FM in high-risk infants born at term

As early as 1993, Prechtl et al.58 reported on GMs in a sample of term-born infants affected by mild/moderate/severe hypoxic–ischemic encephalopathies (HIE). Longitudinal video recordings showed that hypokinesis occurred very frequently during the first days of life, followed by transient or prolonged abnormal GMs. Alterations in GMs, and especially the presence or absence of FMs, were good predictors of the neurological outcome. The predictive value of GMA was found to be similar to that of EEG and neuro-imaging, and better than that of neurological examinations.58 These results were confirmed by a recent study conducted in Iran on term-born infants with HIE: the assessment of FMs revealed a sensitivity of 80% and a specificity of 100%. The authors pointed out that the results of their study facilitated the decision as to who required early intervention in a country with limited health care resources.59

Basal ganglia and thalami damage associated with mild/moderate/severe white matter changes with or without cortical injury is usually associated with an adverse neurological outcome. These MRI findings correlate with absent FMs. If, however, an infant with such a brain injury has normal FMs, there is a fair chance of a normal neurological outcome.60

MRI is not available at all times and in all places. Hence, early identification of a high risk for hemiplegia in infants with cerebral infarction on the basis of MRI is not always feasible. Here, too, observation comes into play: absent FMs and the presence of asymmetrical wrist movements indicate a need for early rehabilitation.38

FMs associated with genetic disorders

A case report of an infant with DiGeorge syndrome (del22q11.2) revealed that this infant had normal FMs.22 However, many infants with trisomy 21 (Down syndrome) show abnormal FMs.21,22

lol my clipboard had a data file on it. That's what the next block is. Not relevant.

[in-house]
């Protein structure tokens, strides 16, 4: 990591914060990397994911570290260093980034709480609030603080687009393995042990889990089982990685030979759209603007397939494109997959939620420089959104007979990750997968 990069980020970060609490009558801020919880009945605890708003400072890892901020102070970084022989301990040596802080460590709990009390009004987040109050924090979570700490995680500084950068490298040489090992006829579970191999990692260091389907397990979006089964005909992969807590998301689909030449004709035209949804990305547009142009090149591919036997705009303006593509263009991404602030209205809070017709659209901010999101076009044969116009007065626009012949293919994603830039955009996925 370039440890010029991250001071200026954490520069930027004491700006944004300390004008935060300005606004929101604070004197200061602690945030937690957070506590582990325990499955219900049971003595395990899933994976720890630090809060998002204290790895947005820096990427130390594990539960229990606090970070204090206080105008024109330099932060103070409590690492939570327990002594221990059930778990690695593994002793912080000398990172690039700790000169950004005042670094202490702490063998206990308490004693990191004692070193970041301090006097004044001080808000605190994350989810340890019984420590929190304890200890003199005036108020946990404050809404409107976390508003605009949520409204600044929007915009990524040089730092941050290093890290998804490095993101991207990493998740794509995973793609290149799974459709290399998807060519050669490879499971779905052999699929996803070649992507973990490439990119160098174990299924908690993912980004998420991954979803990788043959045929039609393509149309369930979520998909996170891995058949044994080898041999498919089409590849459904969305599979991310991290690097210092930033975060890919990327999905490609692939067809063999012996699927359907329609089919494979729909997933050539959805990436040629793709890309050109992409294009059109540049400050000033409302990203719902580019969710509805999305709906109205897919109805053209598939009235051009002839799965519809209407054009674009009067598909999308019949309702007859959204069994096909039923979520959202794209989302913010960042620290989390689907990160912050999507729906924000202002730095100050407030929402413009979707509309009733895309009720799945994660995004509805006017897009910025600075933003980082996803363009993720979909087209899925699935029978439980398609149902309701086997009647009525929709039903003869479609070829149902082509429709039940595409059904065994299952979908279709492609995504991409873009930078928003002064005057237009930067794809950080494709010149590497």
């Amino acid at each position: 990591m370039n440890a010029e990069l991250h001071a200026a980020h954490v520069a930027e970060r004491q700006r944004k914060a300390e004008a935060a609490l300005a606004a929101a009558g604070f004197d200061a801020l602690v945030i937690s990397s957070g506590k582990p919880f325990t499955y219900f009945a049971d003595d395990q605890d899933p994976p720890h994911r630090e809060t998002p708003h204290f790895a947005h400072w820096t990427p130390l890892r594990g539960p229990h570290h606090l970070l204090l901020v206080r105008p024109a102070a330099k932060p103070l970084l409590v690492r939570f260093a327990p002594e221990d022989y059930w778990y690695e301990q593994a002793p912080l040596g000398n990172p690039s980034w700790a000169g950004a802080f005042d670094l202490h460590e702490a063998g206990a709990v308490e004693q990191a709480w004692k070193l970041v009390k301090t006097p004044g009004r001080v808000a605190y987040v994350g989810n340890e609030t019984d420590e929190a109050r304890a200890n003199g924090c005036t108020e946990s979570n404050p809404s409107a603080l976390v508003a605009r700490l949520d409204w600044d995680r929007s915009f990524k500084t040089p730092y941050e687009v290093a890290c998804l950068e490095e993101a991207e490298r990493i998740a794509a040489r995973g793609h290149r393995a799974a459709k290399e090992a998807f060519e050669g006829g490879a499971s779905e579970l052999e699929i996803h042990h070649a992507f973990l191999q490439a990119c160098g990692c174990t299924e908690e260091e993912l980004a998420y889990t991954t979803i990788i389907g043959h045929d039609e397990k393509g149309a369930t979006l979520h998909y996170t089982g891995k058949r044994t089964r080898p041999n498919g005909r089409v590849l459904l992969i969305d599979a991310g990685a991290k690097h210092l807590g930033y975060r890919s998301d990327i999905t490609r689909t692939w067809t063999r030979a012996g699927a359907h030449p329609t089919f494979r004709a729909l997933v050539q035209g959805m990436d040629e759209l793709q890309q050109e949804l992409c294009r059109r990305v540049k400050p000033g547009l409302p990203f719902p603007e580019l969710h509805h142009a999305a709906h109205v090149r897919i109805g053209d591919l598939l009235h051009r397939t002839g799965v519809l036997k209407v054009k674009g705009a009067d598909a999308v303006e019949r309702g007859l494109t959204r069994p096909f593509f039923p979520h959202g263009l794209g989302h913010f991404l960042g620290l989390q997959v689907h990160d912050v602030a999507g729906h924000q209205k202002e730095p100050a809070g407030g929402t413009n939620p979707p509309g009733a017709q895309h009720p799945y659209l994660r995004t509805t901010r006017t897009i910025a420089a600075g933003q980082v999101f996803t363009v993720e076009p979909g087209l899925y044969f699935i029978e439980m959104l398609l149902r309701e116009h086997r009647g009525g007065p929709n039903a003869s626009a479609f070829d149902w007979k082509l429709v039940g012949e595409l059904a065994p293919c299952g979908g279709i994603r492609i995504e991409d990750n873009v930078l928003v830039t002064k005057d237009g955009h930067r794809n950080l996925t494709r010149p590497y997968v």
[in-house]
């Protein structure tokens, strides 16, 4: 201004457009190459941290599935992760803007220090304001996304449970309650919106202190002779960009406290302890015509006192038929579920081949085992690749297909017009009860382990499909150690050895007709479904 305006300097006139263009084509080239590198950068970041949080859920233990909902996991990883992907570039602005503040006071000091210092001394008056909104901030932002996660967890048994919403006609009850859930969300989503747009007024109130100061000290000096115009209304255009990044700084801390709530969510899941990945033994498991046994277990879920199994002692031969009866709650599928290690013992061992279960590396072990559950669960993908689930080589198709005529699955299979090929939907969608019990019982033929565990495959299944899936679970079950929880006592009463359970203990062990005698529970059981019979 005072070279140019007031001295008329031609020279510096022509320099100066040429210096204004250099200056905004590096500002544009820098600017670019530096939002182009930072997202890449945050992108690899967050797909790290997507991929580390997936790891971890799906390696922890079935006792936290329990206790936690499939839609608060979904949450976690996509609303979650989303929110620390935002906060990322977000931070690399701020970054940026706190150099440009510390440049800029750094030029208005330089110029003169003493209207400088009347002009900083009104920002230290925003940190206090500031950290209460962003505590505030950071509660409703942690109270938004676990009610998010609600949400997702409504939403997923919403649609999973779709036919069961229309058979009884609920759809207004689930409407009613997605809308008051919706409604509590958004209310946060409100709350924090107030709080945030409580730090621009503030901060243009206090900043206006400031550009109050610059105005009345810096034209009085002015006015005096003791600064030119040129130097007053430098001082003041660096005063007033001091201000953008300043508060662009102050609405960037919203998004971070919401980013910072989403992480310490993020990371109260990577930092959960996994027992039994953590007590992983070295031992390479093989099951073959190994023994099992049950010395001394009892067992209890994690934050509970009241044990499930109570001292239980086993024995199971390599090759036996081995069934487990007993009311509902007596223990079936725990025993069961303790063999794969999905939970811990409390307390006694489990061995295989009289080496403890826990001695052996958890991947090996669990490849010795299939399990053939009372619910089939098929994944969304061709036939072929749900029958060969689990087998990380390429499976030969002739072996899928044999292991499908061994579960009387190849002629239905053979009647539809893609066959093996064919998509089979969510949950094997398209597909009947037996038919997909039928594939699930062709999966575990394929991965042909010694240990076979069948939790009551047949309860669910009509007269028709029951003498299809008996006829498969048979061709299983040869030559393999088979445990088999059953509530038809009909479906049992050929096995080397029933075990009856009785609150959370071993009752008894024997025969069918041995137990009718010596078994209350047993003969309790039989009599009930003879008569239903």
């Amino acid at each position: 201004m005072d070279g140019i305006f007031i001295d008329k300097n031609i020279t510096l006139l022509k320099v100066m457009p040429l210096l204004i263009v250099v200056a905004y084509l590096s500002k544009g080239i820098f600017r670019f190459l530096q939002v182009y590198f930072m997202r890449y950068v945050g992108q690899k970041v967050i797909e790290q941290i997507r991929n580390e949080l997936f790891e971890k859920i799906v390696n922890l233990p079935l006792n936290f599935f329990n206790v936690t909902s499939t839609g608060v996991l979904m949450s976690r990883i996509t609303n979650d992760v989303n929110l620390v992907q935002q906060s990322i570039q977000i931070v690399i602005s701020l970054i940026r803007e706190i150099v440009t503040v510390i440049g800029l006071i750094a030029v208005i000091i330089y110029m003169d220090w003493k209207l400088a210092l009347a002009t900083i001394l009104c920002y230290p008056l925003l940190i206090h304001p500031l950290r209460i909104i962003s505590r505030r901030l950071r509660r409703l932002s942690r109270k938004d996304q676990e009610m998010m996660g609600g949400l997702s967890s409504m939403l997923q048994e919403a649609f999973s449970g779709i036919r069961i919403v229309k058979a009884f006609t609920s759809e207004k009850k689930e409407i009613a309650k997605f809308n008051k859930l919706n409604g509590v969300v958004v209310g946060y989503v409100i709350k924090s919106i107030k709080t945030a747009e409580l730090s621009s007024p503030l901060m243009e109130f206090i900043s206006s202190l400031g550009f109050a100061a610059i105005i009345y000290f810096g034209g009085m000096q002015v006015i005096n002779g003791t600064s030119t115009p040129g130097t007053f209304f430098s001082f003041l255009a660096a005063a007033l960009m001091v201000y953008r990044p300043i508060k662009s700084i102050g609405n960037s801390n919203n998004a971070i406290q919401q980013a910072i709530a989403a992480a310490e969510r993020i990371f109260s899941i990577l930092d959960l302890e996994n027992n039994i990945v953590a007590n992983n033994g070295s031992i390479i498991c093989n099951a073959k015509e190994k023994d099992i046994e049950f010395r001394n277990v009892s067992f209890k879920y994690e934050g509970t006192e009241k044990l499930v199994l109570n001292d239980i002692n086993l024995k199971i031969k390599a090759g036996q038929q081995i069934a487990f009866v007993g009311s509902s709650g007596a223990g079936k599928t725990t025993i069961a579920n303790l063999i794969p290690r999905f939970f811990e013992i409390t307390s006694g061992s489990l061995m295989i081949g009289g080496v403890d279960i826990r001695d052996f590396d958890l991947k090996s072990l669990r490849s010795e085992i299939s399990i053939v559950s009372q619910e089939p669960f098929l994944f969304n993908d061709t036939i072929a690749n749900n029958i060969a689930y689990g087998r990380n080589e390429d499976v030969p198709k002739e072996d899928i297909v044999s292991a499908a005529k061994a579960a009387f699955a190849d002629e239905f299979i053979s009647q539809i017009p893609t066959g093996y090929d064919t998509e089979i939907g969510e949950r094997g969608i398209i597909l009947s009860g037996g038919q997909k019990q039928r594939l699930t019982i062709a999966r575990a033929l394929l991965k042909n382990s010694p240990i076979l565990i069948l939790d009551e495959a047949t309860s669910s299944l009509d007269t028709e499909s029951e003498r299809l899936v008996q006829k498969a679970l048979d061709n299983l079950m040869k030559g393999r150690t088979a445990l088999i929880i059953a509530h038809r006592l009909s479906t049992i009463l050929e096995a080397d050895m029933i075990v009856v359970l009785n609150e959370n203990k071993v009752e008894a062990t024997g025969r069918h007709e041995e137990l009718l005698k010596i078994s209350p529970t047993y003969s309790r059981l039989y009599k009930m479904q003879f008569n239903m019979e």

The fact that none of the 14 (published) individuals later diagnosed with Rett syndrome had had normal FMs was certainly surprising, as a normal early development had been considered as one of the criteria for typical Rett syndrome.61 FMs were either absent; abnormally jerky and too slow; or abnormally jerky, abrupt, and disorganized.27,62–64 FMs were also missing in a 4-month-old boy who was later diagnosed with Smith-Magenis syndrome.65 An absence of FMs associated with subtle dysmorphic features justifies referral for genetic evaluation, which may facilitate earlier diagnosis.

FMs in infants later diagnosed with autism spectrum disorders

Various authors have published on the assessment of FMs in, individuals later diagnosed with autism spectrum disorders.22,23,26–28 Ten individuals were reported to have normal FMs, 12 had abnormal FMs, and four showed no FMs at all. The rate of abnormal FMs was exceedingly high in infants later diagnosed with autism.27 The present authors endorse further studies on GMs in high-risk siblings to evaluate the predictive power of abnormal FMs that are otherwise rare, even in infants with brain injury.

Conclusion and perspective

FMs are tiny in appearance but have frequently proved enormously valuable as a reliable predictor of neurodevelopment. New efforts are being made for automated detection of deviations in the early motor repertoire using state-of-the-art sensor technologies and machine learning. Nonetheless, gestalt perception is efficient and well-established, and therefore remains the classical GMA, with smartphone-based solutions currently under development to further disseminate it as a method.


Robert Peharz was supported by BEE-PRI, Brain, Ears & Eyes – Pattern Recognition Initiative, funded by BioTechMed Graz. Research for a smartphone-based GMA tool, the GMApp (, was funded by the Grand Challenges Explorations grant of the Bill and Melinda Gates Foundation (OPP112887).

Conflicts of interest

The authors declare no conflicts of interest.


The authors would like to thank Miha Tavcar (scriptophil) for copy editing the manuscript.

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Please cite this article as: Einspieler C, Peharz R, Marschik PB. Fidgety movements – tiny in appearance, but huge in impact. J Pediatr (Rio J). 2016;92(3 Suppl 1):S64–70.